That all happened, too. What was even more amazing was that I was actually a guest at that hotel. Although I complained multiple times, the hotel brushed me off. Almost a full day passed before I got a call back from a manager and it wasn’t even the General Manager, Mark Castriota. It was a housekeeping manager. The whole situation reeked of sexism and racism. Yes, the security guard was African American, however, merely being a person of color doesn’t protect you from having your own problematic biases against others based on race or gender or your perception of how “good a tipper” that person may be at the bar.
To me, this story is primarily about gender, but race plays a role as well. In 2011, nearly 1 in 5 women in the United States had been sexually assaulted. In 2014, the CDC reported 1 in 5 women have been raped. Globally, “[b]etween 15 and 76 percent of women are targeted for physical and/or sexual violence in their lifetime, according to the available country data.
Quoting the Washington Coalition of Sexual Assault Programs:
• Somewhere in America, a woman is raped every 2 minutes.3
• National surveys of adults suggest that between 9-32% of women and 5-10% of men report that they were victims of sexual abuse and/or assault during their childhood.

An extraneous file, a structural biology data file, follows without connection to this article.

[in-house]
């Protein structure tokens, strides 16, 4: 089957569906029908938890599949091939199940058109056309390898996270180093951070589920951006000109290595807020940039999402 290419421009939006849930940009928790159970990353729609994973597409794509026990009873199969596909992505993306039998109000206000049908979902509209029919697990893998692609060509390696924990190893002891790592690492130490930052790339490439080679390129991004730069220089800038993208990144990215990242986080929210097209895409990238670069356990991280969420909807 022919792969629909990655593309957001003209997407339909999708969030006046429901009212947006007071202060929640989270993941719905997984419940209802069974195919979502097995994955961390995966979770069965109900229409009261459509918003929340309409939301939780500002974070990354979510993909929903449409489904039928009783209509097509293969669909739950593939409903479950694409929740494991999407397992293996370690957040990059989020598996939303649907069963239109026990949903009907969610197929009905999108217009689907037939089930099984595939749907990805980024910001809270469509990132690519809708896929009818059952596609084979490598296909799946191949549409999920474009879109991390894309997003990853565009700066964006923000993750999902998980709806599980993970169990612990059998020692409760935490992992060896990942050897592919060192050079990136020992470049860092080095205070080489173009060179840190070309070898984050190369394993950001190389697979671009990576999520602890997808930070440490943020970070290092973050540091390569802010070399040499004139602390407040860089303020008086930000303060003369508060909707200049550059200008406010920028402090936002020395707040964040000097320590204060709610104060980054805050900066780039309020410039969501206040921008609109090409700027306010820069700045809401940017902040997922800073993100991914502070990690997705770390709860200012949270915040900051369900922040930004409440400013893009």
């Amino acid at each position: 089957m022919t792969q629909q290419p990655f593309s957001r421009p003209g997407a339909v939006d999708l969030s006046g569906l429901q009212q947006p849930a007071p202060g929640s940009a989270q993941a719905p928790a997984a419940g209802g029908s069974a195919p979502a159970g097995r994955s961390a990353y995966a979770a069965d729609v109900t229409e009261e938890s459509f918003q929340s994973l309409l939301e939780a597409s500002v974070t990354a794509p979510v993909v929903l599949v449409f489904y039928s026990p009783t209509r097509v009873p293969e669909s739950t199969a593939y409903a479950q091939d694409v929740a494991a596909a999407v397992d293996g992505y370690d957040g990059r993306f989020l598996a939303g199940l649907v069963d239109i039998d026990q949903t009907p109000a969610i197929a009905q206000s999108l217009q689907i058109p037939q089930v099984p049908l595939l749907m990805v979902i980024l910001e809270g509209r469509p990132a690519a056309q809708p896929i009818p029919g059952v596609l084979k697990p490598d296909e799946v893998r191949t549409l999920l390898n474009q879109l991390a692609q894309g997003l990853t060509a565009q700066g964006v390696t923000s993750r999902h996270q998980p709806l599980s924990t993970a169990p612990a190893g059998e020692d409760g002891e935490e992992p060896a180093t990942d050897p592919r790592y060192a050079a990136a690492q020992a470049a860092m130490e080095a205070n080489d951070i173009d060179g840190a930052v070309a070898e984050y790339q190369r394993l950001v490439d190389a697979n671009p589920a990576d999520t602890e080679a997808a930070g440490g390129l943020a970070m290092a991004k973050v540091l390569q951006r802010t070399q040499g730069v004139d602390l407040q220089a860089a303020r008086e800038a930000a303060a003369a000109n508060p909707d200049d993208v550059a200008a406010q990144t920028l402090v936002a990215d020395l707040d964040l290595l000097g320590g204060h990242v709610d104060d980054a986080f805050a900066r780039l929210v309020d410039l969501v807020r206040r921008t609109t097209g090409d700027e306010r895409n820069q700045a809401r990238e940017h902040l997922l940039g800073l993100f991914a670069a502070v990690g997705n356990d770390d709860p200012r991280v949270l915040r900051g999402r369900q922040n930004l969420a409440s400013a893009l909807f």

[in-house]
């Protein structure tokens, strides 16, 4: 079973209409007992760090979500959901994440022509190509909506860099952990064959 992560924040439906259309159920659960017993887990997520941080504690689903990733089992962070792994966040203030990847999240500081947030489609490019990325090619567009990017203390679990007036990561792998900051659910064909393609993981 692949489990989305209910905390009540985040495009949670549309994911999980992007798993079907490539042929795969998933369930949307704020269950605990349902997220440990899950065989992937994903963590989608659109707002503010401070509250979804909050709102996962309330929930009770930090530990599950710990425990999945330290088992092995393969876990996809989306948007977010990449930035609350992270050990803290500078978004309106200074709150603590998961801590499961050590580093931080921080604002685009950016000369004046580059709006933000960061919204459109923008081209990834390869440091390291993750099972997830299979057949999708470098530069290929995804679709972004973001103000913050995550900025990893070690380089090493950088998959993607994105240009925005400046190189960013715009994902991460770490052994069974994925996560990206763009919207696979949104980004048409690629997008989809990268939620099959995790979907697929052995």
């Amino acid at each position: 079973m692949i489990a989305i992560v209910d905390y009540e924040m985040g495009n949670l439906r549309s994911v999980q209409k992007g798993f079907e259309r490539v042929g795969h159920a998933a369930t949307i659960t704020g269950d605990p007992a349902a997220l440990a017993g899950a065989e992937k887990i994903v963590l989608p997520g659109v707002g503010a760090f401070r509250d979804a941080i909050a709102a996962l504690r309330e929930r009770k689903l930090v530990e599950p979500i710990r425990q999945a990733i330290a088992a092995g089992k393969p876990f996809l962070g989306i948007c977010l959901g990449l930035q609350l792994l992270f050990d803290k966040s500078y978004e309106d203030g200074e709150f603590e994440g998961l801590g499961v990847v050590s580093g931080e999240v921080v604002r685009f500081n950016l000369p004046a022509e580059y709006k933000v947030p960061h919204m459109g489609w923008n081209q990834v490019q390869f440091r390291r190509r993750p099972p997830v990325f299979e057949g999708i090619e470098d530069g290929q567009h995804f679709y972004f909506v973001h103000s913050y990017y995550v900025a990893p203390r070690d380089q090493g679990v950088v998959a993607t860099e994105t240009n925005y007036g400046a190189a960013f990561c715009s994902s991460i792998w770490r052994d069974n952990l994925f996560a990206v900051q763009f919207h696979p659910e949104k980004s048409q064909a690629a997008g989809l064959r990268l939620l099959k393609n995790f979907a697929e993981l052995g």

• 22% of victims were younger than age 12 when they were first raped, and 32% were between the ages of 12 and 17.4
• The majority of male and female rape victims knew their perpetrator.5
Of surveyed college women, about 90%of rape and sexual assault victims knew their attacker prior to the assault.6
There is an incredible Jan. 24, 2017, piece in Aljazeera detailing the impact of the 2016 U.S. presidential election events on sexual violence.The journalist argues that:
“[a] new far-right universe has come to power in the White House, and whether you listen to Jeff Sessions, nominee for Attorney General, or examine leaked Trump team proposed budgets, funding for the Violence Against Women Act will cease. That means 25 grants focused on "reducing domestic violence, dating violence, sexual assault, and stalking by strengthening services for victims and holding offenders accountable" will disappear. And in scrapping The Violence Against Women Act, the new president, one who prides himself on being pro-police, will also be cutting grant programmes which teach law enforcement staff how to respond to domestic violence and sexual assault.